PG: The idea about the preview comics were created, firstly out of a love of comics myself, and also because TV and film execs are very, very busy people as are many people in those industries. Getting a script in the post, even if it's just for a TV pilot is a hefty amount to get through, so one of the things we realised a few years ago now is that it is far better and more effective to give someone a small visual introduction to the story so that is where the idea of a comic was born from. Each of the three preview comics looks at a different part of The Chimeran story viewed through three principal characters, Lydia, Beachell 'Beach' Devries and McCulloch, with Lydia being a canine chimeran, Beach being the creators of the chimerans and McCulloch being someone who used the chimerans almost as weapons. As I mentioned in our panel yesterday, that's a really important theme for us. When humankind created knives and axes they were meant to be used as tools. It the same principle for the chimerans in our story; they were bred for a specific purpose. McCulloch, in the third issue, he's like that person, somewhere in the past, who saw an axe and realised he could make it a weapon in his hands. So, the idea behind the three preview comics was to be able to send them to actors, to producers, broadcasters as an entry point that we can then follow up with a full script. Once we've got ourselves a confirmed deal, we hope to give away these comics to the public.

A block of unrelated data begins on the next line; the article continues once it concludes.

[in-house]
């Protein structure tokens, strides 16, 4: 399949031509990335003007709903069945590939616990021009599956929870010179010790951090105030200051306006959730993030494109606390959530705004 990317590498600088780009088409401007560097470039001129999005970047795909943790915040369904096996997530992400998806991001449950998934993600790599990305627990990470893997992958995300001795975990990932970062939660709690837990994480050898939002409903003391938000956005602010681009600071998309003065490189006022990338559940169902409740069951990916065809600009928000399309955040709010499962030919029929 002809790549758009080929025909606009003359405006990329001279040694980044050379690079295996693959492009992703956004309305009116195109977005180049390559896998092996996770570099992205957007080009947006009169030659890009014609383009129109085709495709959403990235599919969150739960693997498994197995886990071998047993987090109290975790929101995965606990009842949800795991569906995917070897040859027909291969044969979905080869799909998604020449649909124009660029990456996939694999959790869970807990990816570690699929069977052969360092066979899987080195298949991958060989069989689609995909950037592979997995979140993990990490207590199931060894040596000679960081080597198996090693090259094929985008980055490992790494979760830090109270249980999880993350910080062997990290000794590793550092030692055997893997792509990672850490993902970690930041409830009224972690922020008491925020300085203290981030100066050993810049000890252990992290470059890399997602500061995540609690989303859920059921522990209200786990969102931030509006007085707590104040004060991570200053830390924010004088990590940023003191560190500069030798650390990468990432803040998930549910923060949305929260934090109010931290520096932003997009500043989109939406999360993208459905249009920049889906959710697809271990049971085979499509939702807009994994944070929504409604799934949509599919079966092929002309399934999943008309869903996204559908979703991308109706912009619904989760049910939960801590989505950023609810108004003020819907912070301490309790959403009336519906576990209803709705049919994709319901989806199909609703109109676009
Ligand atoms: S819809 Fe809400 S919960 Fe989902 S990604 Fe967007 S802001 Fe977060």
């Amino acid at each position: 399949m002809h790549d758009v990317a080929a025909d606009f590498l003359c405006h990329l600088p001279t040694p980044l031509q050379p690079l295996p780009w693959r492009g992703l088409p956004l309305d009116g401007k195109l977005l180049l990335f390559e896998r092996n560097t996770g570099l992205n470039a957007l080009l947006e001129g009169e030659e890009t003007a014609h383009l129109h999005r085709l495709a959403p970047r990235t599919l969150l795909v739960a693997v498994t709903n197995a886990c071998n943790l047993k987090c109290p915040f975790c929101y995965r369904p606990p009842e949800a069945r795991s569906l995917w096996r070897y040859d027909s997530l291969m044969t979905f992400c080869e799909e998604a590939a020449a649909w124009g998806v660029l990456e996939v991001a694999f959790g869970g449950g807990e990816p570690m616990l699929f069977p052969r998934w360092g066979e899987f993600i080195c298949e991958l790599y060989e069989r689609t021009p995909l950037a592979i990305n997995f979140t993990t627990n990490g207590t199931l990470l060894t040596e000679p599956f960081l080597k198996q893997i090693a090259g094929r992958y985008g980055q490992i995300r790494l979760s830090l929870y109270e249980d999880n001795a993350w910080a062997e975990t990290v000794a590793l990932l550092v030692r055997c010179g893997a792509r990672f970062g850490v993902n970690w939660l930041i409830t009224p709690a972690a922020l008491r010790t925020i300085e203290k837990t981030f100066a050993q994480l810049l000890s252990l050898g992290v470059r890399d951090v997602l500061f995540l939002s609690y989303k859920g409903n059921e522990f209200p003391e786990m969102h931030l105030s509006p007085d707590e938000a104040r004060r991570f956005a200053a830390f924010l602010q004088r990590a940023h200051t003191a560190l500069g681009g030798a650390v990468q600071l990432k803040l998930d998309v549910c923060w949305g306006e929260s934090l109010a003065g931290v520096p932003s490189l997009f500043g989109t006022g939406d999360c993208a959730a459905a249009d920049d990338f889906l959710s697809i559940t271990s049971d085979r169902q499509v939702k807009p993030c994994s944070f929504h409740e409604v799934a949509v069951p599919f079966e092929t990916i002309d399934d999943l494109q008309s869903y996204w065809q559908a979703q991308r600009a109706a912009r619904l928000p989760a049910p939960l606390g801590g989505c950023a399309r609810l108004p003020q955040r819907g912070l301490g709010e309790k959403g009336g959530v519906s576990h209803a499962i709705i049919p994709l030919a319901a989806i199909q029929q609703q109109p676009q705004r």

OM: This is certainly a very well thought out, developed world already. How did this come about?

PG: I hope this doesn't sound like I'm blowing my own trumpet, but mostly through me as the main creator throughout the whole process. Gary Kurtz, the Star Wars producer and Richard Bazeley, who's worked on The Iron Giant and Harry Potter approached me with their very broad concept. The broad concept of human/animal hybrid theory and whether I could write a premise based upon that. From that early starting point I started to work on researching the science, which parts of humanity are in need of help; a lack of food production, manufacturing problems; problems we could all very well face in the future and then from that I started to develop chimerans who could answer those problems and what animals could be put together to answer these problems. Once I'd sketched a few ideas I then started to work with a concept team, and Ryan Firchau was a great help during this process, and then we worked up a series of chimerans that could fulfil the functions society would need of them.  From there, that's when Gary (Kurtz) got involved in the world creation. How could we take a world-wide story; something that affects the entire world of The Chimeran and turn it into a microcosm, make it manageable?